On the Straight and Narrow

History of the Shotgun Home

               They line the streets like long narrow cracker boxes tipped on their sides, brightly colored, some with gingerbread trim others with well used front porches meant for gathering. The Southern charm of a shotgun home comes not only from its historical significance, but its transformation from affordable housing into a New Orleans staple.  Traditionally a home that is rectangular in shape and whose rooms lead one into another without hallways, a shotgun is a home that affords very little privacy. Here in the Big Easy it’s mythologized that the name “shotgun” comes from the front door being a “straight shot” to the back door, but turn back the pages with us and find out where the name truly comes from.

 

The Makings of a Building

Classic shotgun with a side view.

           While there are many tales of where this distinctive style of architecture and it’s name originated, most historians locate the original lines and materials for the shotgun home in the western and central regions of Africa. It is from these regions that the house’s name evolved; there the word “shogun” is a name meaning “God’s house”. The people of these nations were forced to emigrate over the course of the 17th and 18th century and many ended up in what is now known as Haiti. Bringing their architectural culture with them, the people found their “shoguns” well suited for the warm climates of Haiti.  The style of housing was not just an architectural taste, the straight line provided easy airflow from front to back at a time when air conditioning was non-existent.  More than this, the house style offered a cultural point of communion: a front porch specifically for gathering and interacting outdoors with neighbors and the community at large.

           The shape of the structure made the housing particularly affordable because not only was it a simple rectangle, but it required very few interior walls.  It was a set up that made the most of interior space. The original style was created with stucco walls, gabled thatched roofs, and African motifs decorating the exterior.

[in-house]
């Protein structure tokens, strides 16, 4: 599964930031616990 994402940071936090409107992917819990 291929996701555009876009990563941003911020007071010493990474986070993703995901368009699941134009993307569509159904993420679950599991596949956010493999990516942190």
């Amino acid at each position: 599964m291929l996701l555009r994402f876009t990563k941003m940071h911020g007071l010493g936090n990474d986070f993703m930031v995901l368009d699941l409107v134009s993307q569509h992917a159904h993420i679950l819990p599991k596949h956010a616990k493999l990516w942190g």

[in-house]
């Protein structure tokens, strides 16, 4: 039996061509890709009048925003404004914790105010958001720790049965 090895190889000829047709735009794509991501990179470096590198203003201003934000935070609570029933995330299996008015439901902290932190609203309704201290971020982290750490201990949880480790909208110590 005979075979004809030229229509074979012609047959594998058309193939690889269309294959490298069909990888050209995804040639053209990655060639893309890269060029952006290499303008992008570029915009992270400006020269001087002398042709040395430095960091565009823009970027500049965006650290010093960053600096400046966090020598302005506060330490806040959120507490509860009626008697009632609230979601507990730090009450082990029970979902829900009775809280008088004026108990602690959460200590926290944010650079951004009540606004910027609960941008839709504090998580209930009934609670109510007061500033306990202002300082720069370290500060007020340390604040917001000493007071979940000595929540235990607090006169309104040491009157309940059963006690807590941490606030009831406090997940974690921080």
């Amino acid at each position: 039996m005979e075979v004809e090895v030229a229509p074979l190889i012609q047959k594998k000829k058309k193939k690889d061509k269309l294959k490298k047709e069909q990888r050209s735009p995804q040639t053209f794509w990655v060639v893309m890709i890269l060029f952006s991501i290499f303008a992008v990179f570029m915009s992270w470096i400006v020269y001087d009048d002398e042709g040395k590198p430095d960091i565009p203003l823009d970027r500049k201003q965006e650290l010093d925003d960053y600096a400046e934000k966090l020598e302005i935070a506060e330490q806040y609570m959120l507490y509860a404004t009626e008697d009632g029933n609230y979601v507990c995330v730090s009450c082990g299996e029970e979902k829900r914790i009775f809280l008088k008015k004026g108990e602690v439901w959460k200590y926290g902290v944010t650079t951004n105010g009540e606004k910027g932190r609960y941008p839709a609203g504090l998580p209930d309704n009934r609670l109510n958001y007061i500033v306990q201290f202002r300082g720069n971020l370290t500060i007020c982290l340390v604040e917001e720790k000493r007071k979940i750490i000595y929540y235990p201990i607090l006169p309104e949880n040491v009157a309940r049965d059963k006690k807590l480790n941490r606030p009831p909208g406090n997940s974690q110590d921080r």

Following the African Insurrection of 1792, Haiti experience da mass exodus of Hatitan plantation owners, their enslaved Africans, as well as free people of color.  They fled right to the mouth of the Mississippi River and settled in New Orleans, again transporting their shotgun house style. It is this transition that brought new external decorations to the buildings; where African motifs once permeated, decorative gingerbread trims and bright paint colors took their place.

           Many of the homes built in the 19th century and on were constructed from barge board.  Barge board was collected form the flat-bottomed boats that brought people and freight materials down the Mississippi to New Orleans in the early 1800s.

 

Double Down

           The turn of the 20th century saw an increase in wealth alongside a societal desire for a bit of privacy.  It was at this time that some improvements were made to the humble style of the home. Roof lines began to show some variety, now offering hip, gable, or apron construction options. Victorian trims and cast-iron molding became all the rage. Shotguns, hereto created in only the single variety, began to double.  The structure were sometimes expanded to create two dwellings that shared a wall.  These “double shotguns” could house two families, or one who needed a bit more space.  Camelback structures (second story add-ons) grew out of the rear of some shotguns, offering height and rooms with a view.

           But the reverence and growth was not to last: the 1920’s and a wealthier population brought a decline in this style of dwelling. The “shotgun” became synonymous with poverty and therefore faded from the landscape. In their place grew townhomes and center hall cottages that provided both privacy and curb appeal for the wealthier middle class.

 

A Shotgun Kick-back

           The wake of Katrina brought a renewed interest in these well worn characters. The simple, sturdy construction and the economical use of land made renovating old shotguns a new business. The popular double shotgun became an excellent investment for homeowners to add income and value by renting out the mirror image side to their own home.

           New pre-fabricated shotgun homes modeled after the original style helped to get those displaced by the hurricane back to living in the lower 9th ward of Orleans Parish. Other lower Mississippi River towns also boast a high inventory of renovated shotguns, such as Louisville Kentucky, whose inventory rivals that of New Orleans.

           Rethinking the interior layout to centrally locate the kitchen and family room, adding a side door and modern conveniences have transformed the shotgun into a family friendly and locally relevant home. And of course there is always the front porch to linger on while you get the latest neighborhood 411.

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